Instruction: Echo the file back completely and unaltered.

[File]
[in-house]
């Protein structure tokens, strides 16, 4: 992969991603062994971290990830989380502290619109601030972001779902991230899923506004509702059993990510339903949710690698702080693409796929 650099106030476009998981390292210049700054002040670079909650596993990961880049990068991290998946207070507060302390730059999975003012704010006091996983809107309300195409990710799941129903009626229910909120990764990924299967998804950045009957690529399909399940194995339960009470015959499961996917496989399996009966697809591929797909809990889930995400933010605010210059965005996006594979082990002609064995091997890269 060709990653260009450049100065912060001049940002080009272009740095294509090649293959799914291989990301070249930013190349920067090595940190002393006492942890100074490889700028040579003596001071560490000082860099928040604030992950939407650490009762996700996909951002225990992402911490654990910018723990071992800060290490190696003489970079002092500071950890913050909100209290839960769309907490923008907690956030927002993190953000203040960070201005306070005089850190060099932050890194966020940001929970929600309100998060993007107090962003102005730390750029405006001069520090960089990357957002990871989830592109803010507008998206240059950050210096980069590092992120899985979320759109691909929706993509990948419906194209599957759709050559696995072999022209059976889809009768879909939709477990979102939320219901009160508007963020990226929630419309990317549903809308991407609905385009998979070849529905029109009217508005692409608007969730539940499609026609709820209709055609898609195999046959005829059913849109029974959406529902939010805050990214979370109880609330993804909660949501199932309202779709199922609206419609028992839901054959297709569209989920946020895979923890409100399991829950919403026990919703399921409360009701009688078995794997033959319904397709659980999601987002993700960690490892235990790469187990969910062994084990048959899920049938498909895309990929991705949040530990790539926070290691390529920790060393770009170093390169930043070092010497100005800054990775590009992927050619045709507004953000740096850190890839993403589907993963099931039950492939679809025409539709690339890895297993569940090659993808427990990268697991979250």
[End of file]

[in-house]
């Protein structure tokens, strides 16, 4: 992969991603062994971290990830989380502290619109601030972001779902991230899923506004509702059993990510339903949710690698702080693409796929 650099106030476009998981390292210049700054002040670079909650596993990961880049990068991290998946207070507060302390730059999975003012704010006091996983809107309300195409990710799941129903009626229910909120990764990924299967998804950045009957690529399909399940194995339960009470015959499961996917496989399996009966697809591929797909809990889930995400933010605010210059965005996006594979082990002609064995091997890269 060709990653260009450049100065912060001049940002080009272009740095294509090649293959799914291989990301070249930013190349920067090595940190002393006492942890100074490889700028040579003596001071560490000082860099928040604030992950939407650490009762996700996909951002225990992402911490654990910018723990071992800060290490190696003489970079002092500071950890913050909100209290839960769309907490923008907690956030927002993190953000203040960070201005306070005089850190060099932050890194966020940001929970929600309100998060993007107090962003102005730390750029405006001069520090960089990357957002990871989830592109803010507008998206240059950050210096980069590092992120899985979320759109691909929706993509990948419906194209599957759709050559696995072999022209059976889809009768879909939709477990979102939320219901009160508007963020990226929630419309990317549903809308991407609905385009998979070849529905029109009217508005692409608007969730539940499609026609709820209709055609898609195999046959005829059913849109029974959406529902939010805050990214979370109880609330993804909660949501199932309202779709199922609206419609028992839901054959297709569209989920946020895979923890409100399991829950919403026990919703399921409360009701009688078995794997033959319904397709659980999601987002993700960690490892235990790469187990969910062994084990048959899920049938498909895309990929991705949040530990790539926070290691390529920790060393770009170093390169930043070092010497100005800054990775590009992927050619045709507004953000740096850190890839993403589907993963099931039950492939679809025409539709690339890895297993569940090659993808427990990268697991979250």